PORT ST. LUCIE, Fla. — The Mets had to remind themselves how quickly things can change.
Noah Syndergaard and Matt Harvey can talk about how healthy they feel. Zack Wheeler can say he’s fired up and wants to prove himself. But none of that erases the fact that health and prosperity are never guaranteed. It was the mistake the Mets made last year, and the mistake that Sandy Alderson was in no hurry to repeat.
So say hello to Jason Vargas. And while you’re at it, say goodbye to the possibility of the Mets making any more big moves this offseason.
The Mets on Sunday officially announced the signing of the 35-year-old lefthander — a two-year, $16-million deal with a club option for 2020 and incentives — and Alderson confirmed that this likely will mark the end of the Mets’ big moves.
It appears the Mets will have only one lefty in their bullpen — Jerry Blevins — but they’re not currently on the hunt for more.
“I was telling somebody the day after we signed Jason that it felt like the day after finals, when the semester was over,” Alderson said. “We’ve come a long way from the trade deadline last year . . . With Jason signing, we’re pretty much where we want to be.
“Now everybody including Jason goes out and performs, in terms of where we were and where we are right now, I think we feel pretty good. It doesn’t mean you are not always looking for ways to improve the team, but I would be surprised if not shocked if somebody walks into this clubhouse.”
Vargas, a former Royal, made the All-Star team for the first time in his 12-year career last season before hitting a wall in the second half. He had a 2.62 ERA before the All-Star break and a 6.28 ERA after that, finishing at 18-11 with a 4.16 ERA.
Vargas had a resurgent September last year, and he said then-Royals pitching coach Dave Eiland — who campaigned to sign him after taking the same position with the Mets — was instrumental in fixing the problems that plagued him.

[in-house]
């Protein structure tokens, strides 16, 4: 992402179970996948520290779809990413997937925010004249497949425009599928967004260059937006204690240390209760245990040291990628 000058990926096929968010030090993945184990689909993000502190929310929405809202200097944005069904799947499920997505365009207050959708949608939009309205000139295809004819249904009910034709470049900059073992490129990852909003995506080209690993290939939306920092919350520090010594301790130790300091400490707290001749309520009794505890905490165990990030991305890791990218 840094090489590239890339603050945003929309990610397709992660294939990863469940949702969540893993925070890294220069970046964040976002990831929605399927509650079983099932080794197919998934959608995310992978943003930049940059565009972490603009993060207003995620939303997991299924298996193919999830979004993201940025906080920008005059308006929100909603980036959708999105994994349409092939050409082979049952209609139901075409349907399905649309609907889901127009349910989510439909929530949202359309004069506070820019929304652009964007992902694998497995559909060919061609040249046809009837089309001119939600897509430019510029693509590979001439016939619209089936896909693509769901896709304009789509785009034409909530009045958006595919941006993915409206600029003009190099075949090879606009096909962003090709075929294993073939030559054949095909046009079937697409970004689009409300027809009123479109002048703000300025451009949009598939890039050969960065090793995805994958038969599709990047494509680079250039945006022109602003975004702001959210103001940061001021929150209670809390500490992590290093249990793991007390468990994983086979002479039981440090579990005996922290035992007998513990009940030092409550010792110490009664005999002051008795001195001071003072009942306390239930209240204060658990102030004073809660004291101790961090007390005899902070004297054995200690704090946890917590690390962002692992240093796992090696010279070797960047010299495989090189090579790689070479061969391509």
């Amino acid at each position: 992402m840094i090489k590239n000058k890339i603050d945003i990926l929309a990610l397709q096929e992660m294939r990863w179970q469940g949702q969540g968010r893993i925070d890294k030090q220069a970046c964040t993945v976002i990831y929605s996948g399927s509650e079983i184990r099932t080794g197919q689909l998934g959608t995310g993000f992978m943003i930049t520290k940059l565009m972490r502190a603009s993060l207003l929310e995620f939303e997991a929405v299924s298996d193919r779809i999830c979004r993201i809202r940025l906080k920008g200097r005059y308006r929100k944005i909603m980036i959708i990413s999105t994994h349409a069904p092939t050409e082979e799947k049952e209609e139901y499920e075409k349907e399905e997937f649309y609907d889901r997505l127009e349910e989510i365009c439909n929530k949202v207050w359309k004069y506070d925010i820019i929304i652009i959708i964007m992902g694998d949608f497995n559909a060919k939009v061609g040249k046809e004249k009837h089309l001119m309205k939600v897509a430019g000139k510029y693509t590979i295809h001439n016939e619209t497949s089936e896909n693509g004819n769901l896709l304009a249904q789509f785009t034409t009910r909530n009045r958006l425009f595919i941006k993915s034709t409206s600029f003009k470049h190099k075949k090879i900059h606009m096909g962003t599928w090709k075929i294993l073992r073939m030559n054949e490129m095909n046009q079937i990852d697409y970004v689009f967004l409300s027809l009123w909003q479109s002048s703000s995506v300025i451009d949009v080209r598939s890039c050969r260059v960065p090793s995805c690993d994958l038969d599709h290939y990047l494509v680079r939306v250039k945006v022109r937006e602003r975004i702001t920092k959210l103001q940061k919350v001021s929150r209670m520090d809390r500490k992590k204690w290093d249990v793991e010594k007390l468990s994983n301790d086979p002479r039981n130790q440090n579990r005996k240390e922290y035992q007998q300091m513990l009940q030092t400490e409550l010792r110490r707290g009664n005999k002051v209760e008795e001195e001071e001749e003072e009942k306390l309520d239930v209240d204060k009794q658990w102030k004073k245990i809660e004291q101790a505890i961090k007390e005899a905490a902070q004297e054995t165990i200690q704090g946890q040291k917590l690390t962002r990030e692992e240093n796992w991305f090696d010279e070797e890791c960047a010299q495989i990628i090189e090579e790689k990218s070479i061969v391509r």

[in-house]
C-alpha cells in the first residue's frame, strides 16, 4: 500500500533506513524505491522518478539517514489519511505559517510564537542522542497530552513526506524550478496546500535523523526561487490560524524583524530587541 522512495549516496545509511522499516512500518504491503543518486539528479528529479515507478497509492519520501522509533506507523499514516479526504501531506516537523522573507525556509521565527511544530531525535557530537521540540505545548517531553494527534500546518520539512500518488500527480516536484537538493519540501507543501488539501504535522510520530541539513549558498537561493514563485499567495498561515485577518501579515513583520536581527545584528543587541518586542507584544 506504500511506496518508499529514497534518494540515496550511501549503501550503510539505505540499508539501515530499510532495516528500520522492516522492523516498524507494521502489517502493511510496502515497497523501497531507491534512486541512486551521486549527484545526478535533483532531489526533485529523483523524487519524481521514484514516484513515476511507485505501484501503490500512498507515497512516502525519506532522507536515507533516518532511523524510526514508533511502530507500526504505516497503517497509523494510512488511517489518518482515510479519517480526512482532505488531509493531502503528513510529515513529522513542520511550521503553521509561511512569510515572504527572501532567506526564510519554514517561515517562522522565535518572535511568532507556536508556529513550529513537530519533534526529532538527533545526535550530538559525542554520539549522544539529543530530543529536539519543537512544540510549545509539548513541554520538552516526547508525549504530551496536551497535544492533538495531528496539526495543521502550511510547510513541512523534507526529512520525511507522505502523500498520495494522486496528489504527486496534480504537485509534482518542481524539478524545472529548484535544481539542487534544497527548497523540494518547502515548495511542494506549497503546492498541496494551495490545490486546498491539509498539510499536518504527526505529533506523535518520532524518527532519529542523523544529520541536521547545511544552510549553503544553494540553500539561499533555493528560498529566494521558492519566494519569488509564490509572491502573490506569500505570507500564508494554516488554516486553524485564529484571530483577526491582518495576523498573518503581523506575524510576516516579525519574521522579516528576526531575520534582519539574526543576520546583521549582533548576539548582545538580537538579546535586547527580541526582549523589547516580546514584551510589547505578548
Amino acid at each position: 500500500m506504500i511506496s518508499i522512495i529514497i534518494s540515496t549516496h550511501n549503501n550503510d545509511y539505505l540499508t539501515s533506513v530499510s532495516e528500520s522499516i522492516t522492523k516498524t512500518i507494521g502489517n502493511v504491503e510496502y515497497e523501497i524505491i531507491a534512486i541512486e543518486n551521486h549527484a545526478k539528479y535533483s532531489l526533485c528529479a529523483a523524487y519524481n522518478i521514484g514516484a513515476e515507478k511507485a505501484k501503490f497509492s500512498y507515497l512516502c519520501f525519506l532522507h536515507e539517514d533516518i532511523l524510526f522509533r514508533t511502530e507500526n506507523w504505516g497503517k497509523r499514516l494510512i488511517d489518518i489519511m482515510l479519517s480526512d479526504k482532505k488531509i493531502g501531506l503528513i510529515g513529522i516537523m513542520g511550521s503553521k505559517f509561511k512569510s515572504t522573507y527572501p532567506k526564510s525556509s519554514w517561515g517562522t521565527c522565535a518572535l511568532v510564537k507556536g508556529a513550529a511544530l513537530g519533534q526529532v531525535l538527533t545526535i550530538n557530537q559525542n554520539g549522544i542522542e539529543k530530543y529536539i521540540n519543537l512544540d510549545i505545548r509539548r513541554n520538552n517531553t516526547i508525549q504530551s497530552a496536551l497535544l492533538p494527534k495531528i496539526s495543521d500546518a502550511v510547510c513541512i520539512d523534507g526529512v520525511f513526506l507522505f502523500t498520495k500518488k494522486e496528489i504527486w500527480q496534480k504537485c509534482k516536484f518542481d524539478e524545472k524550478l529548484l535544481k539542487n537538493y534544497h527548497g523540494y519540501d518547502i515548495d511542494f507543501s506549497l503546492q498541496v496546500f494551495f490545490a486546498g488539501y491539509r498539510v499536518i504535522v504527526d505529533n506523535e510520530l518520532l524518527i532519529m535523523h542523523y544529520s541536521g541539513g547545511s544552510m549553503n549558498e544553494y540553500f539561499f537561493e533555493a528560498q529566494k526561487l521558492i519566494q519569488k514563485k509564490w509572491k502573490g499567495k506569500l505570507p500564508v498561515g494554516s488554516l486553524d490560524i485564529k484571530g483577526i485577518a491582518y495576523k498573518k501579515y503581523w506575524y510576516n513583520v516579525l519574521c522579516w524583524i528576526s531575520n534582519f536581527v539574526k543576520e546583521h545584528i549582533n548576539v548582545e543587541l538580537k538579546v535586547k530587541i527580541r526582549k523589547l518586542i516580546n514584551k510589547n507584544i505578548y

“We just went back to working on some of the basic simple things mechanically and then really just trying to focus on pounding the bottom of the strike zone and, most importantly, that down-and-away fastball to a righthander,” Vargas said. “Once we got our thumb on it and figured out what the cause was and started making the right pitches, we both had a good idea that was the issue that was going on.”
Alderson said the signing isn’t any indication that the previous five starters — Jacob deGrom, Syndergaard, Harvey, Steven Matz and Wheeler — are injury-prone, only that the Mets have a decent memory.
“When this came together, it was probably at a moment of highest optimism because we were in camp and our guys all looked good, throwing early, and you have to remind yourself that there’s this ebb and flow over the course of a season that is health-related and performance-[related],” Alderson said, adding that the Wilpons were heavily involved in the move. “Of those pitchers that were available of his quality, he was our No. 1 choice.”
Vargas’ addition does mean that one of the original starting five likely will move to the bullpen — possibly Wheeler, who hasn’t pitched in a full season since 2014. There’s also the possibility of any of the backup starters — such as Seth Lugo or Chris Flexen — starting the year in Triple-A.
“We have to think about who needs to stay stretched out, who can bounce back, who has the pitches that can perform out of the bullpen versus starting,” manager Mickey Callaway said of that decision. “There’s a ton of factors that are going to be taken into account, and just because one of these starters doesn’t end up being in the bullpen and ends up in Triple-A doesn’t mean — it’s not that big of a deal about how we feel about them. We’re just trying to put ourselves in the best position to win every game. I think they’ll understand that in the end because that’s a tough thing to handle.”
Reyes happy to be back. Jose Reyes said Sunday it was never a question where he hoped to end up this year. “It was where I wanted to be from the beginning,” he said of free agency. “Hopefully, finish my career with this uniform.” He added that he is happy to play wherever the Mets want him — even in the outfield. “I’ve got all kinds of gloves in my locker,” he said. “Whatever they need me to be, I’m going to be that.’’